23 May 2009

a week in wonders

I spent the entire winter daydreaming about my garden. 

I've bemoaned it before, but it bears repeating: it gets cold here in Minnesota. So cold it's sometimes hard to imagine that there is such a phenomenon as summer, and that it will come round again, as soon as the seasons shift and change. 

This past December was bitterly cold. Our forest was trapped in an icy stillness for days and days. No wind, just beautiful, perfect ice and snow. 

One of the coldest days in December found my brother and I in the forest taking pictures of some felted balls I made for my portfolio. When I needle felted them in November my thoughts were on seeds and my garden and the mysterious and myriad ways the forest stores and stacks its seeds in various packages.

Our fingers all but froze off as we tromped through the snow, arranging the balls and admiring the light. 

I can remember, I was so cold that I was wishing for summer, but at the same time it was difficult not to admire the elegant structure of the forest reveled by the cold. The lay of the land, accented by the snow.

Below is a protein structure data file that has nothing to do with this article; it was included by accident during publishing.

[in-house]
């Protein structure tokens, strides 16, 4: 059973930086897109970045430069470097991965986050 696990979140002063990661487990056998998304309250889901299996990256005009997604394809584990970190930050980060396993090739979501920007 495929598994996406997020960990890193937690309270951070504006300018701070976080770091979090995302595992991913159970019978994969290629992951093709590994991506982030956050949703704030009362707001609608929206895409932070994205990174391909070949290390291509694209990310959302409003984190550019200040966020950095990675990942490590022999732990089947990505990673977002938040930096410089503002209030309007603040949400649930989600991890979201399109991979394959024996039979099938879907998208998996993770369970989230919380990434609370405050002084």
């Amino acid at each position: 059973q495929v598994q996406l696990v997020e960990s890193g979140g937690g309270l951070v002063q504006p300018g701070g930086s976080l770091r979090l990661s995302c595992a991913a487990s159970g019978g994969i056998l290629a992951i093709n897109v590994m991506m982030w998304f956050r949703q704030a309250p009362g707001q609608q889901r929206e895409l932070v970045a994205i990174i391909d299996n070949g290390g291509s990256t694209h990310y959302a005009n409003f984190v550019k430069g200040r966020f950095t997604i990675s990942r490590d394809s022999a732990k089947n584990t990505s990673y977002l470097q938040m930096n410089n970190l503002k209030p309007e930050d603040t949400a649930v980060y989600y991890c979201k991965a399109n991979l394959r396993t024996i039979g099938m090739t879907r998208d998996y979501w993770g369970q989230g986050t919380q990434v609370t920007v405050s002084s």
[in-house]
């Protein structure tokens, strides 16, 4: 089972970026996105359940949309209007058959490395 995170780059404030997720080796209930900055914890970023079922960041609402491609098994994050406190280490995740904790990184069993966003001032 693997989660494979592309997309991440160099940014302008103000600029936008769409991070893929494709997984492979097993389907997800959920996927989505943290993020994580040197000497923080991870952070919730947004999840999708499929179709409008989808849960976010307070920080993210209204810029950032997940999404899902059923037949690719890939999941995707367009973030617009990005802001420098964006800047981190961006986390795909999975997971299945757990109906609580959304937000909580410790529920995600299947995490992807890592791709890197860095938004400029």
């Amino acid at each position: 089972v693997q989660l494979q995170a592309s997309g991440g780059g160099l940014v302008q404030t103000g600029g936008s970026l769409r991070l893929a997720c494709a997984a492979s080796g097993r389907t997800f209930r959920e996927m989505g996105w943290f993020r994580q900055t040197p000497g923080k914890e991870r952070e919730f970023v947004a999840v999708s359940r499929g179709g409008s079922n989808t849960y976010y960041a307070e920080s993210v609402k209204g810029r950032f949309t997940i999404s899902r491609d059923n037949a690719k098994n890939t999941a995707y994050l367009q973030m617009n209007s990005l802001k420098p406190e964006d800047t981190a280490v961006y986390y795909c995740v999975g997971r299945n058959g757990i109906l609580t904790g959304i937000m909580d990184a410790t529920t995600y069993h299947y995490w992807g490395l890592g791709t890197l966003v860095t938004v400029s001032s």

You should see my house on this late day in May, there are seed packets scattered on every surface. The garden is waiting in the side yard, halfway planted. It's funny now that I should be thinking of winter, when spring is finally everywhere. 

I think Andrew Wyeth put it perfectly when he said:

"I prefer winter and fall, when you can feel the bone structure in the landscape...Something waits beneath it - the whole story doesn't show. "

I know I wouldn't love the winter as much if I couldn't witness the overflowing frenzy of summer. The apples trees at the end of the garden are so filled with the buzzing of bees that I wouldn't be surprised if they suddenly took flight, trailing their tendriling roots and spattering dirt like confetti. 

I wonder where my apples would end up?

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